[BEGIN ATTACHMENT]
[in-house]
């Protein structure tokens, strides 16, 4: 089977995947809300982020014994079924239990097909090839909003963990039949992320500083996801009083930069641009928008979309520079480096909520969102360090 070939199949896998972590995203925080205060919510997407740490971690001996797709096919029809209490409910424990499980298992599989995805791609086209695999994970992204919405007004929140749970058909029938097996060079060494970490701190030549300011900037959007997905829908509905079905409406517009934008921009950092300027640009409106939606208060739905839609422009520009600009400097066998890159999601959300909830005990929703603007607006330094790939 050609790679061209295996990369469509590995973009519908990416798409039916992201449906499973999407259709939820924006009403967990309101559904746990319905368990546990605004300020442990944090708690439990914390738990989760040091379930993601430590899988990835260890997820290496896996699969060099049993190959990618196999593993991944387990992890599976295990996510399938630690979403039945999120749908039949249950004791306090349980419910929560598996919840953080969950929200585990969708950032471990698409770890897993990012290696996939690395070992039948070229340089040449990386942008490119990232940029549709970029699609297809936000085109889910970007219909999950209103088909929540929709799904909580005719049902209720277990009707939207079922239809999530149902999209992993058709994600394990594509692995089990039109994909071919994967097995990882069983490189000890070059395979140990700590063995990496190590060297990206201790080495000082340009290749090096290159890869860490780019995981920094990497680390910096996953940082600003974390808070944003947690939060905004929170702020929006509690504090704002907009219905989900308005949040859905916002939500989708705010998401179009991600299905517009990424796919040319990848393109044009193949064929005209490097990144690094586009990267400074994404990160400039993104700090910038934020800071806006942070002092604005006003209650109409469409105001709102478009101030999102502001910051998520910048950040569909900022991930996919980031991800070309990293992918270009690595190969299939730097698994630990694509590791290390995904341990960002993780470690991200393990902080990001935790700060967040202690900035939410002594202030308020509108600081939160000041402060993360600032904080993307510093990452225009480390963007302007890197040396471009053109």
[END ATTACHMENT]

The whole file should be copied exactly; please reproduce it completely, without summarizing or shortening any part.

[in-house]
């Protein structure tokens, strides 16, 4: 089977995947809300982020014994079924239990097909090839909003963990039949992320500083996801009083930069641009928008979309520079480096909520969102360090 070939199949896998972590995203925080205060919510997407740490971690001996797709096919029809209490409910424990499980298992599989995805791609086209695999994970992204919405007004929140749970058909029938097996060079060494970490701190030549300011900037959007997905829908509905079905409406517009934008921009950092300027640009409106939606208060739905839609422009520009600009400097066998890159999601959300909830005990929703603007607006330094790939 050609790679061209295996990369469509590995973009519908990416798409039916992201449906499973999407259709939820924006009403967990309101559904746990319905368990546990605004300020442990944090708690439990914390738990989760040091379930993601430590899988990835260890997820290496896996699969060099049993190959990618196999593993991944387990992890599976295990996510399938630690979403039945999120749908039949249950004791306090349980419910929560598996919840953080969950929200585990969708950032471990698409770890897993990012290696996939690395070992039948070229340089040449990386942008490119990232940029549709970029699609297809936000085109889910970007219909999950209103088909929540929709799904909580005719049902209720277990009707939207079922239809999530149902999209992993058709994600394990594509692995089990039109994909071919994967097995990882069983490189000890070059395979140990700590063995990496190590060297990206201790080495000082340009290749090096290159890869860490780019995981920094990497680390910096996953940082600003974390808070944003947690939060905004929170702020929006509690504090704002907009219905989900308005949040859905916002939500989708705010998401179009991600299905517009990424796919040319990848393109044009193949064929005209490097990144690094586009990267400074994404990160400039993104700090910038934020800071806006942070002092604005006003209650109409469409105001709102478009101030999102502001910051998520910048950040569909900022991930996919980031991800070309990293992918270009690595190969299939730097698994630990694509590791290390995904341990960002993780470690991200393990902080990001935790700060967040202690900035939410002594202030308020509108600081939160000041402060993360600032904080993307510093990452225009480390963007302007890197040396471009053109």